Shear forces between cable elements inherently increase fatigue damage of dynamic cables and umbilicals. In particular at deep waters, this effect may be the dominant factor when estimating the cable’s fatigue life. However, due to complex cable geometries and complex material properties, it is challenging to identify and to model the shear forces accurately. This paper presents the results of eight small-scale experiments run on the prototype of a novel test rig. In each experiment, a bitumen-coated armor wire is pulled out of a cable stub at constant pulling speed. The associated pulling force is measured and logged. The experiment results provide new insights which are discussed in the paper. The paper also develops a novel, dynamic model which expresses the pulling force as function of the pulling displacement. The model resembles the main characteristics of the physical system well.
Manufacturers of subsea power cables, umbilicals, and power umbilicals are constantly being challenged to deliver products for deeper waters and for lower-temperature areas, while being highly cost-effective. This combination of technological challenges and cost optimization no longer allows large margins of safety to be added to compensate for uncertainties in analyses and physical testing. Hence, improving analysis tools and test methods is essential to meet the challenges that are facing the cable and umbilical industry.
Among the cable properties that are most important to identify correctly are the cable’s fatigue life and capacity (allowed combinations of axial cable tension and cable bending curvature). These properties are essential for the cable to operate successfully throughout its expected lifetime. Both properties are inherently highly sensitive to shear forces between the cable elements. Due to different pitch lengths and alternating lay directions of the helical layers, shear forces are set up between the cable elements whenever the cable is bent. Fig. 1 shows a photography of an umbilical. In the photography the alternating lay directions can easily be seen.
Konradsen, Bjorn (Technological Analyses Centre) | Slora, Roger (Technological Analyses Centre) | Woll, Frank (Technological Analyses Centre) | Basler, Remy (Technological Analyses Centre) | Håvik, Eivind (Umbilical Department)
Umbilicals supply subsea oil and gas wells, subsea manifolds and any subsea system requiring remote control with energy (electric and hydraulic) and chemicals. An umbilical typically consists of steel tubes, signal cables, fiber optic elements and an outer protective sheath. More recently, it has also been common to include power phases in the umbilical. The umbilical is then named power umbilical.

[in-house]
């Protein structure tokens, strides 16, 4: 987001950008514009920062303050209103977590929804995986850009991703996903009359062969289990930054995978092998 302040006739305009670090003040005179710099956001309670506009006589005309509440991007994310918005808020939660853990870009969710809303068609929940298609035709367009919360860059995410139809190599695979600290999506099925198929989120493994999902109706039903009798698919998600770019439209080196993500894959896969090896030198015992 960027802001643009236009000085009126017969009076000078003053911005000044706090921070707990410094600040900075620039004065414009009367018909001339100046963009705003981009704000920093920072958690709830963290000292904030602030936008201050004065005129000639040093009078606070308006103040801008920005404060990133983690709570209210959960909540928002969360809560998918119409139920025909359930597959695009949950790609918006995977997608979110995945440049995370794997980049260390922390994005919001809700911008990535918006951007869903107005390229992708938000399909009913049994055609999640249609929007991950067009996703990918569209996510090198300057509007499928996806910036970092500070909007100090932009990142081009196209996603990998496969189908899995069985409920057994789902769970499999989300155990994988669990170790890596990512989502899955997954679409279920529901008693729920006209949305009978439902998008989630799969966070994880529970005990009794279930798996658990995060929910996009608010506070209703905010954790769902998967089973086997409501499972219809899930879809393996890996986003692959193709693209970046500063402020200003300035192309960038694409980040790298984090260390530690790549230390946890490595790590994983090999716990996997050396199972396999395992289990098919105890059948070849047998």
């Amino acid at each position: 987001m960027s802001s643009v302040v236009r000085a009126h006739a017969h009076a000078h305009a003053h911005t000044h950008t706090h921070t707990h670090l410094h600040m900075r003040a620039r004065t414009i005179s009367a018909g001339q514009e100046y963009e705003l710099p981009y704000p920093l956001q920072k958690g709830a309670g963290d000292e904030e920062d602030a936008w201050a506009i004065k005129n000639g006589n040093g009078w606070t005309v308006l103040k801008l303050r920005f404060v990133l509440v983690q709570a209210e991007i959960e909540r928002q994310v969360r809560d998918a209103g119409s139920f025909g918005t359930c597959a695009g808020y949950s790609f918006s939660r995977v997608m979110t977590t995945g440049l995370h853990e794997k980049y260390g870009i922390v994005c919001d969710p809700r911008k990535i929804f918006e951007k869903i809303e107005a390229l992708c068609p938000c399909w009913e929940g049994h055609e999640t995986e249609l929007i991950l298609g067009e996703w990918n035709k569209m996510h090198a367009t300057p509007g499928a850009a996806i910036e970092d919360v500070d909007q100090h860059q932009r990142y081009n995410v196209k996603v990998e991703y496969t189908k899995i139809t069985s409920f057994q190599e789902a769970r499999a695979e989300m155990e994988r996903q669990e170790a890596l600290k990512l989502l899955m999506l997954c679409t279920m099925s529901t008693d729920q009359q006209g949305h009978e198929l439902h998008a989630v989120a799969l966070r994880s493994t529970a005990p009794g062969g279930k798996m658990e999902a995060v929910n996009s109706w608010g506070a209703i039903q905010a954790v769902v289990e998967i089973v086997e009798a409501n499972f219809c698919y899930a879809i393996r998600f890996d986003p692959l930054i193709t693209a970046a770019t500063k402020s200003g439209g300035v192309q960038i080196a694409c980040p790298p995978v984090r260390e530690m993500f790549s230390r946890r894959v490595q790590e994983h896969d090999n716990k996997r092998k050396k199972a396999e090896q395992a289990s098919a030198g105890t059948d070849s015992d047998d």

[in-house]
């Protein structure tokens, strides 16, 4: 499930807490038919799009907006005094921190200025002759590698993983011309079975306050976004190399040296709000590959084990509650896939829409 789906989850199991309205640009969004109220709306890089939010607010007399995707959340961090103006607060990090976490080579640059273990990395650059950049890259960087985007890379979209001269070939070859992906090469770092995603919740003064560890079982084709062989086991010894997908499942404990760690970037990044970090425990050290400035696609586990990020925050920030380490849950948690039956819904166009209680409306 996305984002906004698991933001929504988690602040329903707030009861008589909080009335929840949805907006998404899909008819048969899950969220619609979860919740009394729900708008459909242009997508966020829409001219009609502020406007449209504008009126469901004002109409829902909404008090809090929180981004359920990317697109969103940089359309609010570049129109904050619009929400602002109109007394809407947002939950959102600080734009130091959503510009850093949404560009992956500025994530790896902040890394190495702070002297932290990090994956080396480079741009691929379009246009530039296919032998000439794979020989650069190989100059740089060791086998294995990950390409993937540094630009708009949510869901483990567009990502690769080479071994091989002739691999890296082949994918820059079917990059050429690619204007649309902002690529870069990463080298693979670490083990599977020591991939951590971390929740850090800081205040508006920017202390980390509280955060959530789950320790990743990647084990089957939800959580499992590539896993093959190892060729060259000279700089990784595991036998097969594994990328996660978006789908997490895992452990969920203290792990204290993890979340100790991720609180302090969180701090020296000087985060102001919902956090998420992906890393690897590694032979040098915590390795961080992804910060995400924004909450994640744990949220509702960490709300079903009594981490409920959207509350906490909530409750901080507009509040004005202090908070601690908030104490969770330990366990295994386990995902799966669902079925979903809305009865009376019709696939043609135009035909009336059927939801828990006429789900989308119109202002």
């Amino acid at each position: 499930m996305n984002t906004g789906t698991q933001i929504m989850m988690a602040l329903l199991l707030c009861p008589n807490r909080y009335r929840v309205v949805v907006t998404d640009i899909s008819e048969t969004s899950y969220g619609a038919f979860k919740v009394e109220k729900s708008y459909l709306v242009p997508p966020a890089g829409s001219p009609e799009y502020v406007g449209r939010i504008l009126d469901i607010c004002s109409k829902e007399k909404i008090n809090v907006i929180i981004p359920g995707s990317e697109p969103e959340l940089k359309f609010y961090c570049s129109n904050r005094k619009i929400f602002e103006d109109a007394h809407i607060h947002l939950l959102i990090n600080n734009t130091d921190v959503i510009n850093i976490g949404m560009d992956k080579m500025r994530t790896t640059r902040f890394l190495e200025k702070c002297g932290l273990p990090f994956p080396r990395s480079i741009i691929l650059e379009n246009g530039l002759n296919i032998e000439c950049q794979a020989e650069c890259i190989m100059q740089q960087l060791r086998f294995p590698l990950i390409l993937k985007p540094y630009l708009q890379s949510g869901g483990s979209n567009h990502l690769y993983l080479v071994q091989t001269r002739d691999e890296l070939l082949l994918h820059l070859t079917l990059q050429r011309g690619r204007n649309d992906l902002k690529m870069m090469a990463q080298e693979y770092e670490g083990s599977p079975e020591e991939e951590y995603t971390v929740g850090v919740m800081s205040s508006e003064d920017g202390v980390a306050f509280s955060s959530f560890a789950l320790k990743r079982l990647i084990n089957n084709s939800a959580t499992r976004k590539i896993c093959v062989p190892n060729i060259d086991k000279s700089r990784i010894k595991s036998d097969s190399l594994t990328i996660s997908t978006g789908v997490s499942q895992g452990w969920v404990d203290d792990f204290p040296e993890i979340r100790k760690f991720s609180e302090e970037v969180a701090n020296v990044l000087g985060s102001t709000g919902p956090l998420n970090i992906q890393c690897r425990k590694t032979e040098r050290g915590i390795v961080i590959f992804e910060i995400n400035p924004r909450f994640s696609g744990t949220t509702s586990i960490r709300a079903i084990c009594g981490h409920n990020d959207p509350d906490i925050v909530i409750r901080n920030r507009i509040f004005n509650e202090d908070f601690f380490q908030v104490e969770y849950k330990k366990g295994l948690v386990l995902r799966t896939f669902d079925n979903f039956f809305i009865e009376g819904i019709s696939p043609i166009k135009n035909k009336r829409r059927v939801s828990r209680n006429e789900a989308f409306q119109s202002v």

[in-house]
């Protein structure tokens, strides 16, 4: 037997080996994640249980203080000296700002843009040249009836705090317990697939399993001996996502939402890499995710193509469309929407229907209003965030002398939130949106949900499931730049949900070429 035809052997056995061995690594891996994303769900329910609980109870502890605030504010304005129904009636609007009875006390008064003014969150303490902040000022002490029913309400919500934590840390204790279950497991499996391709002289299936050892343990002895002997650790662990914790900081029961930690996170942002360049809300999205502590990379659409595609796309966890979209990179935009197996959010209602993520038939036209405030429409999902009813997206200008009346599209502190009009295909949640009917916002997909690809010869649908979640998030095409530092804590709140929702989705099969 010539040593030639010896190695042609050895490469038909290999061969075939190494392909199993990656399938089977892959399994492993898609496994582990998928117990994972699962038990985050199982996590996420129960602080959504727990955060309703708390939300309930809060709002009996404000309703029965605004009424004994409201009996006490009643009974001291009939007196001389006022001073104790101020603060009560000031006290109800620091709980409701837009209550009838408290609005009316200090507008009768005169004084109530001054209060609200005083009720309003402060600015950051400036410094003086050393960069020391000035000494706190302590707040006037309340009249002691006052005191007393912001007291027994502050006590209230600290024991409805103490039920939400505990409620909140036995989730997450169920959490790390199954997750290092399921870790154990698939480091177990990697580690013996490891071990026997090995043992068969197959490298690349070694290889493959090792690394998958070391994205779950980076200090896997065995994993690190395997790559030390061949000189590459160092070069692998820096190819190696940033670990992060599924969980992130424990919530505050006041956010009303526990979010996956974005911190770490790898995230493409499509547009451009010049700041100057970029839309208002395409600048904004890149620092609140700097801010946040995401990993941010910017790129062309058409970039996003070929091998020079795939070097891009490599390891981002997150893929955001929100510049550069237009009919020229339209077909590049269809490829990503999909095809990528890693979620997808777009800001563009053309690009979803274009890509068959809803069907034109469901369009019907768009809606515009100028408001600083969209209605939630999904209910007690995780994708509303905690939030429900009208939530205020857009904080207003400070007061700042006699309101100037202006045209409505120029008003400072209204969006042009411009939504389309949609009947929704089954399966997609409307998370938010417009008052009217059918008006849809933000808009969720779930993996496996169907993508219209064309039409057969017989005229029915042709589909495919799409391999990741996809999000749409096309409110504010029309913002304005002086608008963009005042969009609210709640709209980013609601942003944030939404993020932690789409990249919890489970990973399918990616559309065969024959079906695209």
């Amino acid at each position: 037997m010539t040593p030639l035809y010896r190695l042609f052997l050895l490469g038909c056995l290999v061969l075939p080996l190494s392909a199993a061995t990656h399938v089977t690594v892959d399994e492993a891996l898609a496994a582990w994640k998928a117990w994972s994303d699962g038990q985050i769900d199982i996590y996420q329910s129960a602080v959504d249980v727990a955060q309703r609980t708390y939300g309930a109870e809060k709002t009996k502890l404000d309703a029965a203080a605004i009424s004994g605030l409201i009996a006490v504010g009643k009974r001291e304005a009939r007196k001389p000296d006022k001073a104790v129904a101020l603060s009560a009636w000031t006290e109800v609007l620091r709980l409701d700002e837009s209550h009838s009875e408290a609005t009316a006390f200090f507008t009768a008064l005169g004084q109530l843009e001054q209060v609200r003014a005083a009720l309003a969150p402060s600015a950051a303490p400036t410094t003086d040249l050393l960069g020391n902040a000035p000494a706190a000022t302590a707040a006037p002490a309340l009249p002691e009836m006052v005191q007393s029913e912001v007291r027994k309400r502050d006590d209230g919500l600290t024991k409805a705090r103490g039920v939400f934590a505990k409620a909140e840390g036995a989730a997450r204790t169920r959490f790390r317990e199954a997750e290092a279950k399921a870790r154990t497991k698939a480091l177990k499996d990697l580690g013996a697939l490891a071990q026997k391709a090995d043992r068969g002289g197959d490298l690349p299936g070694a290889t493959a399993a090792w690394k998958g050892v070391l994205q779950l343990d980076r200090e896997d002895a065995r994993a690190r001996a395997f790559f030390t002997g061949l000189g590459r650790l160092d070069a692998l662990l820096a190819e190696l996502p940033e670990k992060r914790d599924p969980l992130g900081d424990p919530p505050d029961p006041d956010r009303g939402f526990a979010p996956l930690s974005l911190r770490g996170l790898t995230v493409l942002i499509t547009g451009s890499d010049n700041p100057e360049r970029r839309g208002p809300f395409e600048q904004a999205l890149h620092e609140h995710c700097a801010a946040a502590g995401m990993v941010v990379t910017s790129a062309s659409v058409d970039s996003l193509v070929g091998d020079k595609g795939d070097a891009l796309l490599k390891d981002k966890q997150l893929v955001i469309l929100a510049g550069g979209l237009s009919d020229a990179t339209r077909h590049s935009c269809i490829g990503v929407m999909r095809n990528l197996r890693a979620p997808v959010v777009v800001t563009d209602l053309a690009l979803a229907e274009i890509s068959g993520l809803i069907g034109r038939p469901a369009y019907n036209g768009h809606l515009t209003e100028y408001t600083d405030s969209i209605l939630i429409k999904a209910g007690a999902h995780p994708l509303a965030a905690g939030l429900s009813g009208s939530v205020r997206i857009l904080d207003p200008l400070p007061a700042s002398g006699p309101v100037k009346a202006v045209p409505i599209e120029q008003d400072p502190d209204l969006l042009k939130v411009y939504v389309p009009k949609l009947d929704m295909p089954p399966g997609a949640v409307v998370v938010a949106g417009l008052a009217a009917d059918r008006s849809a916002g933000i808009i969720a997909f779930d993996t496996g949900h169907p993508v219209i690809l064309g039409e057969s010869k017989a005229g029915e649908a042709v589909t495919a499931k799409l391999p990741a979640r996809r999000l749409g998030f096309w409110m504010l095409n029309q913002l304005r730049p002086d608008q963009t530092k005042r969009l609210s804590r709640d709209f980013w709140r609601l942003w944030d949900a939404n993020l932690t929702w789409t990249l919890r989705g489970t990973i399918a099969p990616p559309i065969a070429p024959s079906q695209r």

The task/process that moves the umbilical from a place to another is often referred to as spooling and handling. It is common to guide the umbilical via rollers during this process. Axial tension necessary to move the umbilical forward at desired spooling speed is normally applied by use of tensioners/caterpillars. Change in direction is managed by arranging the rollers in a curvature (bending diameter) with an adequate deflection angle.
Higher umbilical bending stiffness requires higher bending moment in order to bend the umbilical to a given bending diameter. At the same time the contact forces toward the rollers increases.
Nexans Norway AS has identified deformation of thin wall steel tubes as a critical failure mode in umbilicals with high bending stiffness. Nexans Norway AS has therefore completed a project with an objective to incorporate a calculation tool in the standard detail engineering process in order to prevent this type of failure. This paper focuses on the developed calculation tool.
The outputs from the calculation tool are maximum allowable roller distance and minimum allowable bending diameter. Required input data are applied axial tension, the umbilical bending stiffness, dimensions and mechanical properties of the steel tube. Acceptable level for ovalization of the tube has to be specified as well.
The calculations are based on two models, one local ovality model for steel tubes and one global model for bending of the umbilical. The tube model consists of tabulated data for ovality versus applied contact force for a variety of tube dimensions. The data is developed by use of finite element analyses in ANSYS and verified by testing. The physical testing has been done by local ovalization of different tube sizes. The global model is based on analytical formulas that have been verified by use finite element analysis in ANSYS and OrcaFlex. The outputs described above are found by combining both models.